Until this year began, I’d spent amazingly little time in The Couv, the nickname for the city directly across the river from Portland. You’d think that after 30-plus years of living just a few miles away, I would have found reason to eat a meal or take in a cultural event there, but no.
Things are changing, though, thanks to my getting hired to teach two undergraduate courses at Washington State University Vancouver.
Since January, I’ve become a regular commuter, making the 25-minute trip two mornings a week. I’m lucky to be going north because drivers headed in the opposite direction toward Portland endure horrendous traffic that stretches for miles on Interstate 5.
I’ll be doing more of this, starting next week when the summer session begins, and again in the fall.
Some might complain about the road warrior aspect, but I honestly don’t mind the commute. It gives me time to mentally prepare for the day’s lesson plans, and more than once I’ve tweaked things based on last-minute inspiration.
The drive also makes me feel more like a resident of metro Portland than of the city itself.
Just as I gained perspective on the relationship between Portland and its suburbs during the time I worked in Hillsboro and Forest Grove for The Oregonian/OregonLive, so too am I gaining an appreciation for Vancouver, a sprawling city of nearly 175,000 residents.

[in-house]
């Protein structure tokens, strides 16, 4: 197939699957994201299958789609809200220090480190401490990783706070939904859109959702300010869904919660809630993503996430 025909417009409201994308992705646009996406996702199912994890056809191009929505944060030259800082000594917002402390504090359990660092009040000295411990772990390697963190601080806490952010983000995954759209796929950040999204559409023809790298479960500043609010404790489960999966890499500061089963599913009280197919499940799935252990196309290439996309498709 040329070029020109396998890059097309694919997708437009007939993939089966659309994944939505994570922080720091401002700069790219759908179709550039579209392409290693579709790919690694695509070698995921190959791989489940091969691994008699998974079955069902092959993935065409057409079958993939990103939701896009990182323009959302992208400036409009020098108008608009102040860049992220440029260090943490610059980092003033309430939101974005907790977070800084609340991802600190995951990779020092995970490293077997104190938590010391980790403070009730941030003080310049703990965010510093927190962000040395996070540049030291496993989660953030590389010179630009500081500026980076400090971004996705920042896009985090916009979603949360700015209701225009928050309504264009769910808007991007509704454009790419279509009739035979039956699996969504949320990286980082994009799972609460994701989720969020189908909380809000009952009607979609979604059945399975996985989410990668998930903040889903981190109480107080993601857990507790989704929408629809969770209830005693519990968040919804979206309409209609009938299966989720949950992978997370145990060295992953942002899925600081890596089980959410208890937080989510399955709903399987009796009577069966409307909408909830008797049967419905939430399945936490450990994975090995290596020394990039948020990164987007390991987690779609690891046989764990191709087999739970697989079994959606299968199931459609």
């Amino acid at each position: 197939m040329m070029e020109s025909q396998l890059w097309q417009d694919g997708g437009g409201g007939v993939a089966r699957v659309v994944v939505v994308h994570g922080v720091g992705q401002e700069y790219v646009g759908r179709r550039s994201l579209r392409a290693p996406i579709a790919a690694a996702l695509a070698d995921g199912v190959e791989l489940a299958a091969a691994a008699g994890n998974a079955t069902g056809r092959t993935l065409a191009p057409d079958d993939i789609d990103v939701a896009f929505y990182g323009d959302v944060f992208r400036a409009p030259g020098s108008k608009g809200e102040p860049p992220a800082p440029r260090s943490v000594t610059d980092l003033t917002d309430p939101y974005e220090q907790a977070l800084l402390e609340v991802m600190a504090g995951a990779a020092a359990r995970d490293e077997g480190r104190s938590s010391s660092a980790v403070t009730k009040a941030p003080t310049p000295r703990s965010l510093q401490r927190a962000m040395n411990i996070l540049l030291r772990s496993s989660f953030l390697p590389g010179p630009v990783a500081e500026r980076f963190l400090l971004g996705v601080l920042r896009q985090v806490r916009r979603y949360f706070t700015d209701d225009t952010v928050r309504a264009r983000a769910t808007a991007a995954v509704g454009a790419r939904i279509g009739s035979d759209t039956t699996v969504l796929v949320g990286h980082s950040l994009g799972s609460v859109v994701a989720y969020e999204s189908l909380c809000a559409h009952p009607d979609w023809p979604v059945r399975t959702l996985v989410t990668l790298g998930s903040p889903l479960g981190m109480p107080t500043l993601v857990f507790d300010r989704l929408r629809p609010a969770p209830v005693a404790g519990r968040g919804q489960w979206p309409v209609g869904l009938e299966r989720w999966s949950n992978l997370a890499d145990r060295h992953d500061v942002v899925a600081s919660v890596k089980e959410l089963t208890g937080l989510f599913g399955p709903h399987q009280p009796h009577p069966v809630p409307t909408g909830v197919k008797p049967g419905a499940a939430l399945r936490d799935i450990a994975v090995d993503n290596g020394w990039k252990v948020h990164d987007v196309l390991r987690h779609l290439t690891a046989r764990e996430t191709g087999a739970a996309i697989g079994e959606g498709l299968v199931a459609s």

Portlanders often make fun of the place, calling it “Vantucky,” as if it were a northern outpost of Kentucky. I haven’t spent enough time there to form any opinions, but I do know the city is more conservative than Portland and probably more diverse than many might think, with about one in four residents belonging to racial or ethnic minority groups.
A recent panel discussion at WSUV that featured public relations and strategic communications professionals working in the Portland-Vancouver area reinforced that broader perspective. I felt very much like an undergraduate student listening to the perspectives and challenges described by these pros. I know the insights I gained that day will help me in preparing the syllabus for my summer class in Media Ethics.
Likewise, I anticipate another rich experience at a public forum at the Vancouver Community Library on a subject I know well. On Wednesday, June 14, I’ll be part of a panel discussing “News or Noise: Separating Fact from Fiction in Today’s Media.”
I look forward to questions and comments from members of the Vancouver community. I think it’s a given that this will be a boomer-heavy crowd, as opposed to the millennials who dominate my college classes.